Making Sense of Issue Exhaustion in Rulemaking

26 Pages Posted: 20 Oct 2017

See all articles by Ronald M. Levin

Ronald M. Levin

Washington University in St. Louis - School of Law

Date Written: October 15, 2017

Abstract

When reviewing the validity of a rule, should a court consider issues that were not presented to the agency during the underlying rulemaking proceeding? In 2015, the Administrative Conference of the United States explored this question, drawing upon a consultant’s report prepared by Professor Jeffrey Lubbers, but did not reach a consensus on how to answer it. This essay, written to accompany the publication of the Lubbers report, proposes some answers. The thrust of the analysis is that judicially imposed requirements for issue exhaustion in rulemaking are, in general, legitimate, even in the absence of legislation that specifically authorizes such requirements. However, an exception should be recognized with respect to key assumptions of the rule and of the procedure that gave rise to it. These principles should apply both to judicial review litigants who previously participated in the rulemaking and to defendants who first encounter a rule when the government commences enforcement proceedings against them.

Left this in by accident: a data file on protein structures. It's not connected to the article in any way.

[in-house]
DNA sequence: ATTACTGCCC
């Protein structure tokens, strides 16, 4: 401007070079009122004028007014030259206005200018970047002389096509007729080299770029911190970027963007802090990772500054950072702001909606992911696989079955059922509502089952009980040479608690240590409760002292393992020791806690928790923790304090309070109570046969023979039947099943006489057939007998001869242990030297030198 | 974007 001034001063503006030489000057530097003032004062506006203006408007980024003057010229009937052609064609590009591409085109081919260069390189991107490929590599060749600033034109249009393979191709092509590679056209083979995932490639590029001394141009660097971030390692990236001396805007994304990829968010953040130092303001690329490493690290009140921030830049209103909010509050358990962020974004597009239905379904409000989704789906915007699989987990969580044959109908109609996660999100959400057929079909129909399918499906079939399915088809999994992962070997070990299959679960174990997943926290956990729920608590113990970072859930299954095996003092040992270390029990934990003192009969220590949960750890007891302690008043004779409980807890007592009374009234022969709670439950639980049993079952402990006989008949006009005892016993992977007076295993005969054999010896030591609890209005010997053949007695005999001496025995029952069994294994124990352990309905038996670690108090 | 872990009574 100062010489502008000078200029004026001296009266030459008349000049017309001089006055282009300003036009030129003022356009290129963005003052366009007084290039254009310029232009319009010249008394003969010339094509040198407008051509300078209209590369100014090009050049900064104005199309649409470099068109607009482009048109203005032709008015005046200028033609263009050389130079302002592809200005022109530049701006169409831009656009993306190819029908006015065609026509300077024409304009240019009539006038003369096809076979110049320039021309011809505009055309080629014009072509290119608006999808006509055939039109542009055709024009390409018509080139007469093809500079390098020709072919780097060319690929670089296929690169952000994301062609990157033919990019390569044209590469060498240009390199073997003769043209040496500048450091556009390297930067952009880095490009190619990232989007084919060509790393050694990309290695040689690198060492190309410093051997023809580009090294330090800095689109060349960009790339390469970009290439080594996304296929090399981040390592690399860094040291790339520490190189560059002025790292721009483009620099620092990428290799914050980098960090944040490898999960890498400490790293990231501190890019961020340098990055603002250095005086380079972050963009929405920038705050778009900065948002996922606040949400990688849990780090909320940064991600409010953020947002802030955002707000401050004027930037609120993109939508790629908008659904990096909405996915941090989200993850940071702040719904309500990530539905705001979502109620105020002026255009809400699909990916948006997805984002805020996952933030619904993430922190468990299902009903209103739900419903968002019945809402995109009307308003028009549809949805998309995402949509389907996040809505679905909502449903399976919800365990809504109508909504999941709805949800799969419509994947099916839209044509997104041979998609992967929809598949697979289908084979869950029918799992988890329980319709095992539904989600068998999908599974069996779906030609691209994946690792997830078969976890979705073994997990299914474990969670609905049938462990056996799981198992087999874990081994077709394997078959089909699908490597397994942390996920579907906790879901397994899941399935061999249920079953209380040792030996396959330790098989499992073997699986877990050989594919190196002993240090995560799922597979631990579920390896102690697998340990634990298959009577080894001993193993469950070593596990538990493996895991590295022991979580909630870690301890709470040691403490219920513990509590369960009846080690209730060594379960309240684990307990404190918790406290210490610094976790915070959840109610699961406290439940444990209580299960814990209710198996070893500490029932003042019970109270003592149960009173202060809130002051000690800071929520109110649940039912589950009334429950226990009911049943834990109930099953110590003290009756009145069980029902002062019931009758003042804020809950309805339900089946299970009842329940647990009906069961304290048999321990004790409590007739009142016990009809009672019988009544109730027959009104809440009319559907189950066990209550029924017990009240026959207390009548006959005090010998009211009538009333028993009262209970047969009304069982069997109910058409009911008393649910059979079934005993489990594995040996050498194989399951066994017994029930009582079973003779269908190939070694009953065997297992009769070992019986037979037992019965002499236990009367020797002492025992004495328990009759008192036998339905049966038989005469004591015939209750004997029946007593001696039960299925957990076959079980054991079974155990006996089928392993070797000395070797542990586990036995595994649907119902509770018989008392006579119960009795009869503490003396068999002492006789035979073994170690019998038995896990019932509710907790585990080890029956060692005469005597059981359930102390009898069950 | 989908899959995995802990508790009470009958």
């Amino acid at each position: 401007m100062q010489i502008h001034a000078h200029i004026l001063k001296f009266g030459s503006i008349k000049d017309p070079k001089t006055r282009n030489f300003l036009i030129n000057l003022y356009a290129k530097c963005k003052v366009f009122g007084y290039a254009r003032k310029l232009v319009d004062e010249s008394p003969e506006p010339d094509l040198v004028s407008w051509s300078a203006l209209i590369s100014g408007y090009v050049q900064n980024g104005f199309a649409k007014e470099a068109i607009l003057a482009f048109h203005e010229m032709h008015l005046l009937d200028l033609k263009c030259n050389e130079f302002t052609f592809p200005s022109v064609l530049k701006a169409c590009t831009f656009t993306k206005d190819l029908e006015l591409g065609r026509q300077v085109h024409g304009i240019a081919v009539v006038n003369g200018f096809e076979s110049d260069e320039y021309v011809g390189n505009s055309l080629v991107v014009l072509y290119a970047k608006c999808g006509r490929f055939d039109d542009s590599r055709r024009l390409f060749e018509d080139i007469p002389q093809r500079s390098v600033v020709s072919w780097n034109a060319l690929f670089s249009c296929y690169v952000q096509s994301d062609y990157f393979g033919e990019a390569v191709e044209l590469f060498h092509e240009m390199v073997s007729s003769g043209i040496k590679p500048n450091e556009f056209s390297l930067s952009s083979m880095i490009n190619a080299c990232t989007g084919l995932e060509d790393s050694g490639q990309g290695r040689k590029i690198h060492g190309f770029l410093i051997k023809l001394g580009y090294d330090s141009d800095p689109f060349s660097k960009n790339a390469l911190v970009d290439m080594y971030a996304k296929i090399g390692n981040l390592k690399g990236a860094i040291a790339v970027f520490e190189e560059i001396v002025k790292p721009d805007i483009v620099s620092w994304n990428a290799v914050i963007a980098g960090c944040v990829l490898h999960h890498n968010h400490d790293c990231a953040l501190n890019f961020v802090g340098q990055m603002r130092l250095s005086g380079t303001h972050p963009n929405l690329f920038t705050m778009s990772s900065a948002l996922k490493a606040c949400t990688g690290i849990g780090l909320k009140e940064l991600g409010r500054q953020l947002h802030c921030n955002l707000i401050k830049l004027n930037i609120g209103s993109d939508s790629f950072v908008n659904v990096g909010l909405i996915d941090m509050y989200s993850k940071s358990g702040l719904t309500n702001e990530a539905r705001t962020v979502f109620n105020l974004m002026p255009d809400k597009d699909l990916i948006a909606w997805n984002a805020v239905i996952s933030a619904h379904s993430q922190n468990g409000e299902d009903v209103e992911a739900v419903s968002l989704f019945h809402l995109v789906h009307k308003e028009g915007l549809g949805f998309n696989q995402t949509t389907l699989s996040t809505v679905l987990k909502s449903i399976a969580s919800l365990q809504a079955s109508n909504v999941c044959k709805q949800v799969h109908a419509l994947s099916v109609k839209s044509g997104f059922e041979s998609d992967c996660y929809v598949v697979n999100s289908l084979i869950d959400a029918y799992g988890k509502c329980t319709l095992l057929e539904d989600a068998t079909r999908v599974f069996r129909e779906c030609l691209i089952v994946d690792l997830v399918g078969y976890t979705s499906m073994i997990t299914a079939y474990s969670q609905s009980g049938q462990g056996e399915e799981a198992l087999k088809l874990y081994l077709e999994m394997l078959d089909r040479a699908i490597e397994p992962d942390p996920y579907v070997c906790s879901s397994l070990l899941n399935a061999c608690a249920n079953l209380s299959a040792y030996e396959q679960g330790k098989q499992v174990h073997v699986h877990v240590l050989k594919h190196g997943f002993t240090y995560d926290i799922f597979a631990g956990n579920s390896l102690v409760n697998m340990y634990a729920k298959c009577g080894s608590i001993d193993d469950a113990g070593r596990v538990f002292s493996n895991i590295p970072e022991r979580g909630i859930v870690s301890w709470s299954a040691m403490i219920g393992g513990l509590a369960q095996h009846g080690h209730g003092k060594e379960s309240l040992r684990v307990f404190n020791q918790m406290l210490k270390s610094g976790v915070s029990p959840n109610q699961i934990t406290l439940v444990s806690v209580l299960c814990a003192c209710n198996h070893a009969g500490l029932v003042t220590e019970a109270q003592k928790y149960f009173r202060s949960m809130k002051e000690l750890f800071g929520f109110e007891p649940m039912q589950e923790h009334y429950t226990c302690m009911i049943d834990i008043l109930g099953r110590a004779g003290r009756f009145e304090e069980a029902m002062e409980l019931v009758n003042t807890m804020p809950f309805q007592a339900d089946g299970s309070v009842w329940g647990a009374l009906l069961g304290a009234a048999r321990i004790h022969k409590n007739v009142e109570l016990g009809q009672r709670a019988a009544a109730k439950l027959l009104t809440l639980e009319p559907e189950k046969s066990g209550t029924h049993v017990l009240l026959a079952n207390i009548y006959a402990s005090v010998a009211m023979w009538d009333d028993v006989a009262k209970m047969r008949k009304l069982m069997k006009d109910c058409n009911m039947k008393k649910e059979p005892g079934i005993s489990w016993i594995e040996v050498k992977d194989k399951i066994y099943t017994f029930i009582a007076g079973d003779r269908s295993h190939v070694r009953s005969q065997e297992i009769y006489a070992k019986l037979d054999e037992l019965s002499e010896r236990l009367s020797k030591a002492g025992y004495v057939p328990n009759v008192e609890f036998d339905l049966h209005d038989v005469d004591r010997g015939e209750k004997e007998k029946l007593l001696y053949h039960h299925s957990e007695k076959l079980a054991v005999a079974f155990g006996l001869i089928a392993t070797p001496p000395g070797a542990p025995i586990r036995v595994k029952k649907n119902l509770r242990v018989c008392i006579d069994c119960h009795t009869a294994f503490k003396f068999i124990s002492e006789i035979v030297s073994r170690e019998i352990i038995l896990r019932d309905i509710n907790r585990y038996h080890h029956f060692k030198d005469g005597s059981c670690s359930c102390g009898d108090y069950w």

Keywords: administrative law, judicial review, rulemaking, exhaustion, issue exhaustion

Suggested Citation

Levin, Ronald M., Making Sense of Issue Exhaustion in Rulemaking (October 15, 2017). Administrative Law Review, Forthcoming; Washington University in St. Louis Legal Studies Research Paper 17-10-03. Available at SSRN: https://ssrn.com/abstract=3055807

Ronald M. Levin (Contact Author)

Washington University in St. Louis - School of Law ( email )

Campus Box 1120
St. Louis, MO 63130
United States
314-935-6490 (Phone)
314-935-5356 (Fax)

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